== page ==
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Posts Tagged ‘Palestinians’

Truth

Life is full of dichotomies.

How is that the same person we love with such intensity is also the person that can push us over the edge emotionally and/or spiritually?  While the question is very real, the answer is not.

Opening my eyes this morning, I realized how profoundly affected  I am by  life’s dichotomies.

  • The National Parks celebrated their 100th anniversary this summer. Growing up not far from the Appalachian Trail, or the AT as I refer to it, helped define how I see beauty. While some people dream of luxurious vacations to cosmopolitan cities, I can’t wait to sit quietly in the Redwood Forests next summer.
  • Angels have surrounded me during so many harsh times of my life. When my son was critically sick, old and new friends helped support us in a variety of very tangible ways. When unemployment/underemployment left me penniless, both strangers and friends alike made certain my sons and I would thrive. And yet, poverty surrounds me on every street corner and many children go without the necessary food to survive.
  • The color of someone’s skin is unimportmant to me, but this week, we ordered a Black Lives Matter sign for our front yard.  Living in a world that often subjugates many in the human-race deeply troubles me.
  • Theoretically, we live in a time were the government has checks and balances which allow for all people to be treated equal, yet we have a presidential nominee that incites a population to violence and is not being held accountable for it.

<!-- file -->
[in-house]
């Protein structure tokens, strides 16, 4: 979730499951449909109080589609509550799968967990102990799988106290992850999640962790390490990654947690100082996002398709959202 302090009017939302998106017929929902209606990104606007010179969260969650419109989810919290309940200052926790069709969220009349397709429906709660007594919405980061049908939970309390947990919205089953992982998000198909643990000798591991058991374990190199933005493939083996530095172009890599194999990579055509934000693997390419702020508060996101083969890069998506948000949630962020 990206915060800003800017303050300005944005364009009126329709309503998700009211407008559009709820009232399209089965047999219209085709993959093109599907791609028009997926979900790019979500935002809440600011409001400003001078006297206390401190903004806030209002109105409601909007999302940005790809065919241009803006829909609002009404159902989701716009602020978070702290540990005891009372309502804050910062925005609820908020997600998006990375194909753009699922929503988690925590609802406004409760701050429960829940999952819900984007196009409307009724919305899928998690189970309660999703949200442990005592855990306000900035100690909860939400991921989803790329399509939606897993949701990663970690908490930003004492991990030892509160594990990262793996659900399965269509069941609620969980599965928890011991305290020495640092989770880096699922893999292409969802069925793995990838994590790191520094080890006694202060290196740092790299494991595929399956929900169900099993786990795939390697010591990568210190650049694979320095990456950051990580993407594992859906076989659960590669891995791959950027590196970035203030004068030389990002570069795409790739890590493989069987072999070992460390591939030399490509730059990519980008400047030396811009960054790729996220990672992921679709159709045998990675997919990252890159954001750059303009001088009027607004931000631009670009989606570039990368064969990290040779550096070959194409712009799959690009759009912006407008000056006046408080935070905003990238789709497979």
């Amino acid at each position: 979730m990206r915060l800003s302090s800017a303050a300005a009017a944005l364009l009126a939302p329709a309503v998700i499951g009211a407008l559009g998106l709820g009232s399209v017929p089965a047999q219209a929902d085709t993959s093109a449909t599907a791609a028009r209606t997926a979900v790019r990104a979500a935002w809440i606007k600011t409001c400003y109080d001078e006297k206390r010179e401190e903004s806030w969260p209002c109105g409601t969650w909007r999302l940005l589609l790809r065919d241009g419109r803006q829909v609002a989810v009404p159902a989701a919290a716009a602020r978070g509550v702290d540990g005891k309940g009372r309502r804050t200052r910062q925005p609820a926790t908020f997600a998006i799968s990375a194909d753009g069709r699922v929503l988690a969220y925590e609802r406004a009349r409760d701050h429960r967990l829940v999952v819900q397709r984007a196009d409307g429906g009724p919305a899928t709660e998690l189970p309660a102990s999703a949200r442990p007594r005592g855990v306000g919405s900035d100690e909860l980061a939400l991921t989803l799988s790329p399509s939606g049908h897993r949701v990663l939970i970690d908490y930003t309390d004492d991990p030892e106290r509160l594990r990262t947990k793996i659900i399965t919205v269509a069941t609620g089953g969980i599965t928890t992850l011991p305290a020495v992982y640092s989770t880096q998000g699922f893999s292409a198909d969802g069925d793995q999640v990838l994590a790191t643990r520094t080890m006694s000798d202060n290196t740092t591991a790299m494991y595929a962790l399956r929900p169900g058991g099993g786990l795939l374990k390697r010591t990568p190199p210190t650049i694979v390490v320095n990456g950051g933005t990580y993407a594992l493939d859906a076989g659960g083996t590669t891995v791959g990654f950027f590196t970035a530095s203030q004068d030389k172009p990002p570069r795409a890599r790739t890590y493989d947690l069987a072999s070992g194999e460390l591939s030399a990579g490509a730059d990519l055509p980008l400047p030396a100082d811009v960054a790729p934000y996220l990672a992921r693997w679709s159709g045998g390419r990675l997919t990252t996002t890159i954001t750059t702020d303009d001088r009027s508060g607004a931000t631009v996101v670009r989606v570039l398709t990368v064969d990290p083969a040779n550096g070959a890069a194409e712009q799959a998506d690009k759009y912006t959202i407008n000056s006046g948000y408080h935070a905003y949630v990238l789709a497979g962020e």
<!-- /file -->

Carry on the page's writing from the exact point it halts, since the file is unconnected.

• Climate change is a huge challenge seen in increasing numbers of intense rainfall events and the rising of  global temperatures. Yet there are many political leaders that are denying the very real reality.
  • My love for Israel runs deep, but I question the integrity of a country that has a poor track record for how she treats Palestinians and others. AND yet, when a natural disaster occurs, Israel is one of the first countries to set up a field hospital and to help a traumatized people.
  • Children are absolutely precious and treasured in the world that I live, yet there are so many children that are violated, abused, and essentially treated horrifically.
  • In Houston a few months ago, a man was shot up while trying to stop a man on a killing spree. In the end, the innocent bystander ended up in critical condition and a suspect.